[squeak-dev] Re: [Pharo-project] #ensure: issues

Igor Stasenko siguctua at gmail.com
Thu Mar 4 01:18:04 UTC 2010

On 4 March 2010 02:34, Eliot Miranda <eliot.miranda at gmail.com> wrote:
> 2010/3/3 Andreas Raab <andreas.raab at gmx.de>
>> On 3/3/2010 2:07 PM, Levente Uzonyi wrote:
>>> On Wed, 3 Mar 2010, Igor Stasenko wrote:
>>>> i don't get it. Just before that, you said: ' I'd expect it to be
>>>> evaluated no matter what happens.' ?
>>>> But now you saying that it may not be executed in some conditions
>>>> (when user pressing abandon button, causing process to be terminated).
>>> It's simple: don't terminate process X from another process if process X
>>> is executing a termiation block (aka #ensure: block). Or if you
>>> terminate it, make sure that the execution of the block will continue
>>> somehow (I don't care how).
>> You're missing Igors point which is that in his example the halt /
>> Transcript *was* in the ensure block and as a result you're contradicting
>> yourself here. Let's go back to Igor's example:
>> [self boom ] ensure: [ self halt. Transcript show: 'boom']
>> The halt is inside the ensure block. If you terminate the process from the
>> debugger, it would be logical from your statement that the Transcript
>> message would be executed - after all it's " executing a termiation block
>> (aka #ensure: block)" and so it can't be terminated by your reasoning.
>> However, when Igor was pointing this out you replied with "I didn't say
>> that. I said evaluate it the same way as normal code." which is inconsistent
>> with the other statement.
>>> I think every user of #ensure: expects that the termination blocks are
>>> executed even if the process which is executing the receiver of #ensure:
>>> is terminated. And it actually happens in all but this case.
>> The question of terminating processes is always tricky. I don't think that
>> your proposal would actually work in practice - it could easily result in
>> processes that cannot be terminated due to a simple bug in an ensure block.
>> Personally, I'd rather say that the more useful behavior would be something
>> along the lines of saying that process termination either skips the current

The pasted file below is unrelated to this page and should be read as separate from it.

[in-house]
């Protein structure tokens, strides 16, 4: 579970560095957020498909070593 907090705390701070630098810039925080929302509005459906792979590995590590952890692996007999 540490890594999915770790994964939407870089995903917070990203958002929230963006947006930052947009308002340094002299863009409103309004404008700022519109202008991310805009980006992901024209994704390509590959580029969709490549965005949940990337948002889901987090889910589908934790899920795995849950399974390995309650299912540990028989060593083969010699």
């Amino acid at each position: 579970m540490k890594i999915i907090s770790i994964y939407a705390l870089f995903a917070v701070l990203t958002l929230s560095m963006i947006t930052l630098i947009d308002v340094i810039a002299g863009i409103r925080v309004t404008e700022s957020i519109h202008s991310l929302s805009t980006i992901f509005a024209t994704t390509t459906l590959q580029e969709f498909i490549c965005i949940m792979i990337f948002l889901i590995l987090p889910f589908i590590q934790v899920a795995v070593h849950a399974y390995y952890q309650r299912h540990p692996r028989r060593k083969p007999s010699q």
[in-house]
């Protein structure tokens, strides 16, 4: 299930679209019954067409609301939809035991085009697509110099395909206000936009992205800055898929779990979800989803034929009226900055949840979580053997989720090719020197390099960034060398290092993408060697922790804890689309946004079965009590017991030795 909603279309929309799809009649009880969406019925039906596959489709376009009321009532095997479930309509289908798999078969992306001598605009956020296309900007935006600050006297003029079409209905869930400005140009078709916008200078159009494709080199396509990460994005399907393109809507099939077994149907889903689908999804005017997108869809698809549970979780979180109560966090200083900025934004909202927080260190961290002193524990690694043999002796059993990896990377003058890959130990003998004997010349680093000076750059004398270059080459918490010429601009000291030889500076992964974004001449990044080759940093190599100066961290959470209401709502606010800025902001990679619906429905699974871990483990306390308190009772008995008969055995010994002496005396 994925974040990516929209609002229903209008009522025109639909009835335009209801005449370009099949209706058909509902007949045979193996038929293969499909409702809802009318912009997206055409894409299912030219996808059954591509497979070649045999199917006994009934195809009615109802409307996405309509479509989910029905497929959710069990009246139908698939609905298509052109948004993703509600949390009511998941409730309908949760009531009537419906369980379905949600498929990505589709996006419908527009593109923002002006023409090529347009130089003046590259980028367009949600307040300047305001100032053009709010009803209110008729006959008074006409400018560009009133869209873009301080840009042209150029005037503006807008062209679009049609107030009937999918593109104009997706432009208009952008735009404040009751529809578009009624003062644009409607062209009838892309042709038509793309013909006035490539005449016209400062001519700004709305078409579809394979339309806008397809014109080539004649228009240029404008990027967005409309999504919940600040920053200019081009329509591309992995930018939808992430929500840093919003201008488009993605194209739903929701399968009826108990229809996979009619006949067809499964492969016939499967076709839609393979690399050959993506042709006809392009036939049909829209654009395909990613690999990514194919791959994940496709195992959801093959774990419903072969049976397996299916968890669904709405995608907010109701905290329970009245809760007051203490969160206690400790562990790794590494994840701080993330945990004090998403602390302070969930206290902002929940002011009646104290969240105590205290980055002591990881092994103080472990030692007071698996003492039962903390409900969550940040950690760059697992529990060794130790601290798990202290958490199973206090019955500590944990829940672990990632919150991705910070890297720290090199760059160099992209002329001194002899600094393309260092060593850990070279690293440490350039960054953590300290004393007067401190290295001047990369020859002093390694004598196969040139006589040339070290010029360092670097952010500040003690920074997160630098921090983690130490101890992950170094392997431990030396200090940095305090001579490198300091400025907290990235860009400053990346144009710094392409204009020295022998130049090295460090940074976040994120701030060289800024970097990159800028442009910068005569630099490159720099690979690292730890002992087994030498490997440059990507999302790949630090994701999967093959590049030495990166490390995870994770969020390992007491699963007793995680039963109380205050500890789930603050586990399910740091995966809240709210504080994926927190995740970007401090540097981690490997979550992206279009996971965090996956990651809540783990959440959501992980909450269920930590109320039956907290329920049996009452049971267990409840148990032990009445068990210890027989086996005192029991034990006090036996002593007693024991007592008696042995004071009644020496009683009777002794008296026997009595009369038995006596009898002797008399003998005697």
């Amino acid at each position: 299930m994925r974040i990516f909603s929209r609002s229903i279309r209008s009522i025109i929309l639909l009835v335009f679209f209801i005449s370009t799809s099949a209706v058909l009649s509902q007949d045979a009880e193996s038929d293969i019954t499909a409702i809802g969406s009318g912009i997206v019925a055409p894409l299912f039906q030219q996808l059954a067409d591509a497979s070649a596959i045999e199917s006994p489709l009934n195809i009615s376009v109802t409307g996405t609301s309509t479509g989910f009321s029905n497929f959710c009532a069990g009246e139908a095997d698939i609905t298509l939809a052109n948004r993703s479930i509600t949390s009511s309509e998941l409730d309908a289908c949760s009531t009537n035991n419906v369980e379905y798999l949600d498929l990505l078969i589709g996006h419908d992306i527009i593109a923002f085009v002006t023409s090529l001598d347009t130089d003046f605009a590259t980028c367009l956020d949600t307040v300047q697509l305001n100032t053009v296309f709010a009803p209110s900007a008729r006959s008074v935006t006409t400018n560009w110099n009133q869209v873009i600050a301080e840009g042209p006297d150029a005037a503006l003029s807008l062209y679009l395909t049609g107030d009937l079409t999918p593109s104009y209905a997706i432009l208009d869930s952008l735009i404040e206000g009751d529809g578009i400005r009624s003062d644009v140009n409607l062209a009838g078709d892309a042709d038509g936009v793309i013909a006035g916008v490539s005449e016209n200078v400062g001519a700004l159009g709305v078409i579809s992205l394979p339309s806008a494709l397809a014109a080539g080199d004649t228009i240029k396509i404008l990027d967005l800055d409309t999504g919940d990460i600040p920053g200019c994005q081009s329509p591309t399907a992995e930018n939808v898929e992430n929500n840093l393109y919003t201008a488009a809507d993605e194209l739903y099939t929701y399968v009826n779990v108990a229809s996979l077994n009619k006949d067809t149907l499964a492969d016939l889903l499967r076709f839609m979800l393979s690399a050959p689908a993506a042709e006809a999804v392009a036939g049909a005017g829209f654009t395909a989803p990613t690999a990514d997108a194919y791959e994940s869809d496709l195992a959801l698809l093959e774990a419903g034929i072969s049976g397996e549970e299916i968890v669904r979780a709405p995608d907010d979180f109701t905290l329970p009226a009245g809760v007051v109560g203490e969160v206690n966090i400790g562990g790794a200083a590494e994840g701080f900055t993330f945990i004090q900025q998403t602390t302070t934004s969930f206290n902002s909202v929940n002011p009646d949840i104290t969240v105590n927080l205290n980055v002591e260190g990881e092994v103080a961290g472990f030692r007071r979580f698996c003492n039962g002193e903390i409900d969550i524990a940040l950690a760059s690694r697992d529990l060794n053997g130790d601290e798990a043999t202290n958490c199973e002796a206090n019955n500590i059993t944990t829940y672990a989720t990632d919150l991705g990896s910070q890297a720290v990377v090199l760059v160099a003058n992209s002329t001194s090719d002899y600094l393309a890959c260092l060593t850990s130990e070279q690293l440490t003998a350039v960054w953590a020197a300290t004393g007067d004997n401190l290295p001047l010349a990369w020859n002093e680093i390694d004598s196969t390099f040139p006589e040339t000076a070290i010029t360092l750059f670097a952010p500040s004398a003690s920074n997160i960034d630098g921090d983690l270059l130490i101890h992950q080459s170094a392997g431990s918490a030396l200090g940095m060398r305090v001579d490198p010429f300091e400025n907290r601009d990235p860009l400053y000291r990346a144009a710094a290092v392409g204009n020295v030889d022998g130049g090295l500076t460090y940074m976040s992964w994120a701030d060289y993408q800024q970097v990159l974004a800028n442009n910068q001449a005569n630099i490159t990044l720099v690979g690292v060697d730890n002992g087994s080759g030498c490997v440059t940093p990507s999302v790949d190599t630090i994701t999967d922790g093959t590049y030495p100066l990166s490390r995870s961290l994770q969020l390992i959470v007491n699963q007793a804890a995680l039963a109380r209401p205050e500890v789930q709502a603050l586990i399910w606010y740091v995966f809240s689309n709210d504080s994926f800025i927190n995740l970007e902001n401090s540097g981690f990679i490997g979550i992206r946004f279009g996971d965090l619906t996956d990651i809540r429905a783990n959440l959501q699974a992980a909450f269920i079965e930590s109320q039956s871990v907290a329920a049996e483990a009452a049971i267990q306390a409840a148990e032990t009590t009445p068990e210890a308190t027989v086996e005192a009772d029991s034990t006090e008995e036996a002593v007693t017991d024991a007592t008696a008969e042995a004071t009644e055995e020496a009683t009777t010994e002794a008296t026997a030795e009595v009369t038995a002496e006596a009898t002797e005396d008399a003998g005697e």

>> ensure block (assuming there's a bug and it should get the heck out of it
>> but try to evaluate the remaining ones) or that there need to be two
>> terminations - one that is 'soft' and won't allow ensure blocks to be
>> skipped and one that is 'hard' (kill -9 hard) and just ignores all the
>> ensure blocks.
> That's what we did in VisualWorks.  Normal terminate is as you say.  It
> tries to run unwinds until an error, and then if necessary one wields
> terminateWithExtremePrejudice and kills the thing stone dead.

Its easy to follow that road, since its cheap and looks like logical
choice: add another layer on top of existing one,
to ensure correct (or stable) behavior.
But i would say, that given solution is as good as it costs :)
The fact is, that to terminate the process is "safe" way, you have to
run the code. And once you running a code, it means that someone may
want to terminate it. So, there are no guarantees that nobody else
wouldn't want to terminate your code which 'terminates' some process.
So, its and endless loop.. Lets write a code to ensure that
termination code runs to an end, termination termination code runs to
end and so on...
A solution lies on the surface: do not run any code on termination. Period.
Then, consequently, change the concept: do not expect that any bit of
code will have chances to run, and hence, remove the #ensure: from
use. Too bad, it is too late to go that way, since we having #ensure:
blocks used everywhere.

The main use of #ensure: block is to keep things in a consistent
state, regardless of what is happens inside receiver block:
[ self goneWild ] ensure: [ self becomeSaneAgain ]

Not sure for all, but i think for most of the cases, one could use a
transaction-like approach:

| copy |
copy := self copy.
copy goneWild.
copy isEveryThingOK ifTrue: [ self become: copy ] ifFalse: [ "do nothing" ]

the concept is simple: make a backups before doing risky things. In
this way, you always having an easy way to get back to consistent
state, despite what was the outcome of intended operation.

But of course, i realizing that its too late to change that :)

>> Cheers,
>>  - Andreas

Best regards,
Igor Stasenko AKA sig.

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